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    Monday, May 20, 2024

    Courtney: Every member of Congress should ‘be a grownup’ and raise debt limit

    Rep. Joe Courtney, D-2nd District, on Thursday urged every member of Congress to “be a grownup” and raise the debt ceiling, warning that the economic “consequences of fooling around with this are very grave.”

    The U.S. reached its statutory debt limit ― how much money the government can borrow to pay its bills, for spending Congress and the president already approved ― of $31.4 trillion on Thursday.

    The White House has said it will not negotiate on the debt limit, a position Courtney supports, while House Speaker Kevin McCarthy and other House Republicans have said a deal must include spending cuts.

    “You don’t use a lever to blow up the world’s financial markets to get your way,” Courtney told The Day.

    “Going back to 2007, when I first came to Congress, I voted to protect the full faith and credit of this country, regardless of whether it was George Bush that was president, Barack Obama, Donald Trump, or Joe Biden.”

    He noted that Congress voted to raise or suspend the debt limit three times under Trump, and it was “a pretty bitter pill for people like me” because it helped pay for Trump’s tax cut, but he voted in favor “because I think that’s a solemn duty for all of us.”

    The U.S. debt limit has been routinely raised dozens of times under Republican and Democratic presidents, most recently in December 2021.

    Treasury Secretary Janet Yellen wrote to McCarthy on Thursday informing him of the “extraordinary measures” the Treasury has begun using that will buy time until June, which include suspending some investments.

    “The period of time that extraordinary measures may last is subject to considerable uncertainty, including the challenges of forecasting the payments and receipts of the U.S. Government months into the future,” Yellen wrote. “I respectfully urge the Congress to act promptly to protect the full faith and credit of the United States.”

    While the “extraordinary measures” avert the potential of the U.S. defaulting on its debt ― which could mean millions of job losses ― for a few months, delays in addressing the issue can also have serious economic implications.

    Courtney hearkened back to the 2011 debt-ceiling crisis, when Standard & Poor’s downgraded the credit rating of the U.S. government for the first time in history.

    McCarthy said Sunday on Fox News, “If you had a child and you gave them a credit card, and they kept hitting the limit, you wouldn't just keep increasing it. You'd first see: What are you spending your money on? How can we cut items out?”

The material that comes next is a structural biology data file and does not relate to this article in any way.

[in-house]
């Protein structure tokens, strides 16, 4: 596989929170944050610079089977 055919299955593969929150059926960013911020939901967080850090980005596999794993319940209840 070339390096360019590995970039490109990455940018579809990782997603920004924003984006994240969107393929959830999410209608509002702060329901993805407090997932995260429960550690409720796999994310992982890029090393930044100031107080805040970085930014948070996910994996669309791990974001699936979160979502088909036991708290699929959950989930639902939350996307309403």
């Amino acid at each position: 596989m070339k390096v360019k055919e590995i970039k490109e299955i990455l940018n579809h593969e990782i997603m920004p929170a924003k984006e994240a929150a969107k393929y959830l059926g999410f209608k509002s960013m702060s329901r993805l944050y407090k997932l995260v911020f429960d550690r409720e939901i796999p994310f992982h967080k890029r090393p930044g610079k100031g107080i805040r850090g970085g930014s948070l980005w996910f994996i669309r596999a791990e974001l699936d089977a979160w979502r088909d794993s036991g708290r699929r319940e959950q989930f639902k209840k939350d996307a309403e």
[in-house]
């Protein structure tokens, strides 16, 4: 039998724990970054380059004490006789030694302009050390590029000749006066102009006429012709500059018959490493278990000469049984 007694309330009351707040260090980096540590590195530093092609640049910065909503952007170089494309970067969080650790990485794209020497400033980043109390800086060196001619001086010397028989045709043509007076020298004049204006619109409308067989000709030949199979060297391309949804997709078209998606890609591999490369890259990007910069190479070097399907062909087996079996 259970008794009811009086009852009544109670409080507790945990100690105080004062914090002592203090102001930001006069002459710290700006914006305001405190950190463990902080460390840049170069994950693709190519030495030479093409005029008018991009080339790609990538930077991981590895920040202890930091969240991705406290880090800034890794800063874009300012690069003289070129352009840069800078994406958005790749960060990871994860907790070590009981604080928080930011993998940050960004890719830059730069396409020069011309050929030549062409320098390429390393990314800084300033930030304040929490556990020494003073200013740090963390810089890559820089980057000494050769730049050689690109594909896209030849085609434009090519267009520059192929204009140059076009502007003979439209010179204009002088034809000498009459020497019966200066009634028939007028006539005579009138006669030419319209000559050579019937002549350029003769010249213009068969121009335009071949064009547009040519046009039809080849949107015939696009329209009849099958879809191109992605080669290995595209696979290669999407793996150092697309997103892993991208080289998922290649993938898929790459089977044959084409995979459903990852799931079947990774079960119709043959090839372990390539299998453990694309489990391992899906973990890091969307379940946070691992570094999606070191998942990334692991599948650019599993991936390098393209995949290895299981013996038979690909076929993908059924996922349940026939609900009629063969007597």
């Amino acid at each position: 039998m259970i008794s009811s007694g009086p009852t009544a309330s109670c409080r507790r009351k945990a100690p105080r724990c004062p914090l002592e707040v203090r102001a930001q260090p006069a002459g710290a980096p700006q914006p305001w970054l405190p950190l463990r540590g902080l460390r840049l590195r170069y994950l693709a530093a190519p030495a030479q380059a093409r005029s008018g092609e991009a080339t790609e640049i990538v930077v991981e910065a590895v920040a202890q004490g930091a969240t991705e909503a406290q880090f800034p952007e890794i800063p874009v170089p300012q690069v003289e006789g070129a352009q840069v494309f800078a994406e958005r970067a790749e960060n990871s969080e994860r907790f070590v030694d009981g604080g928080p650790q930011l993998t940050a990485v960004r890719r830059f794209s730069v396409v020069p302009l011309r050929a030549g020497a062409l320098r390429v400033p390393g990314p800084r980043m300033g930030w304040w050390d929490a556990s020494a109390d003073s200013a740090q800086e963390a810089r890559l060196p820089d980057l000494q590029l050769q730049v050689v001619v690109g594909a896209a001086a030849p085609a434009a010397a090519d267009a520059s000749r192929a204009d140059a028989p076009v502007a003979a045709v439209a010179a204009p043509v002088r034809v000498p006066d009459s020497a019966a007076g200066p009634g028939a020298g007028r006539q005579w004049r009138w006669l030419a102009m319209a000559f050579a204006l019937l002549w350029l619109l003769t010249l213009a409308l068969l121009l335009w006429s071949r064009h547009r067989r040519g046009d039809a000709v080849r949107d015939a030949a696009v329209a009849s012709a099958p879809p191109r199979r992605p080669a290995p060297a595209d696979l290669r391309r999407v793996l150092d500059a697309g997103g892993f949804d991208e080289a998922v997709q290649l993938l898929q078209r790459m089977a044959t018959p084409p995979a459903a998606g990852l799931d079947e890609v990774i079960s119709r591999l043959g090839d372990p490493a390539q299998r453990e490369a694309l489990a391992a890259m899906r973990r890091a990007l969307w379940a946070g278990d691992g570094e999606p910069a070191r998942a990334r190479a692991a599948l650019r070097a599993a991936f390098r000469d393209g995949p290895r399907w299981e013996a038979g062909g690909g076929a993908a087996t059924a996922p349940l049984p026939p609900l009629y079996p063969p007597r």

Courtney stressed that raising the debt limit often gets incorrectly represented as “a license for new spending,” whereas it’s about paying existing bills incurred in prior budgets, whether the president was Donald Trump or Joe Biden.

    “This is about keeping the economy and the government functioning. This is not about a new budget,” Courtney said. He added that House Republicans can still present their own budget priorities through the regular committee processes this year, that “no one’s taking that away from them. But I think what the Freedom Caucus wants to do is use the threat of the damage … as a way of forcing their agenda.”

    Republicans are pursing a “debt prioritization” plan that would direct the Treasury to prioritize only certain payments if the deficit ceiling isn’t raised, such as interest payments on debt and military spending.

    Courtney called this “tin foil hat economics” and said the ability to sell bonds “would be completely undermined” if the U.S. only pays certain bills.

    “This idea was floated back in 2011, and was just completely rejected, because you can’t play games with the full faith and credit of this country,” Courtney said.

    A debt prioritization plan was reportedly part of an agreement that helped McCarthy win the speakership. Punchbowl News last week reported on the existence of a secret three-page addendum McCarthy negotiated with the far-right House Freedom Caucus, which included a debt ceiling strategy and freezing spending at fiscal year 2022 levels among the concessions. Axios reported that multiple GOP aides and members confirmed the document’s existence.

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